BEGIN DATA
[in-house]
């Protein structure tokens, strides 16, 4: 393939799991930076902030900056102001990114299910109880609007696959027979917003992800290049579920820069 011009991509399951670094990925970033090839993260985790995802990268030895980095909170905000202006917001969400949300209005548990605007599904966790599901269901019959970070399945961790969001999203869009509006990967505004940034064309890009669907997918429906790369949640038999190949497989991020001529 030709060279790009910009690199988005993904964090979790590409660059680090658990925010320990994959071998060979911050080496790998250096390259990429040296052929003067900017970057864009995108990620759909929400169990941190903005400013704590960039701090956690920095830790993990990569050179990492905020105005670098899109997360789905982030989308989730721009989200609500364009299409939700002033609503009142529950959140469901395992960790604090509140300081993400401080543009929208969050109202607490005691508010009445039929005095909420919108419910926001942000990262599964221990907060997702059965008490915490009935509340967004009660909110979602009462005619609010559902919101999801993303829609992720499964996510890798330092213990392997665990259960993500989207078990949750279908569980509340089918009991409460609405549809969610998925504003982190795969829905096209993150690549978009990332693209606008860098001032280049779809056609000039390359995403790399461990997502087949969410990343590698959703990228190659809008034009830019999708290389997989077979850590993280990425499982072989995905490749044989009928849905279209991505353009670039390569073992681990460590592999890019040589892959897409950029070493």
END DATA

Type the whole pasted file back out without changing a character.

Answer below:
[in-house]
């Protein structure tokens, strides 16, 4: 393939799991930076902030900056102001990114299910109880609007696959027979917003992800290049579920820069 011009991509399951670094990925970033090839993260985790995802990268030895980095909170905000202006917001969400949300209005548990605007599904966790599901269901019959970070399945961790969001999203869009509006990967505004940034064309890009669907997918429906790369949640038999190949497989991020001529 030709060279790009910009690199988005993904964090979790590409660059680090658990925010320990994959071998060979911050080496790998250096390259990429040296052929003067900017970057864009995108990620759909929400169990941190903005400013704590960039701090956690920095830790993990990569050179990492905020105005670098899109997360789905982030989308989730721009989200609500364009299409939700002033609503009142529950959140469901395992960790604090509140300081993400401080543009929208969050109202607490005691508010009445039929005095909420919108419910926001942000990262599964221990907060997702059965008490915490009935509340967004009660909110979602009462005619609010559902919101999801993303829609992720499964996510890798330092213990392997665990259960993500989207078990949750279908569980509340089918009991409460609405549809969610998925504003982190795969829905096209993150690549978009990332693209606008860098001032280049779809056609000039390359995403790399461990997502087949969410990343590698959703990228190659809008034009830019999708290389997989077979850590993280990425499982072989995905490749044989009928849905279209991505353009670039390569073992681990460590592999890019040589892959897409950029070493």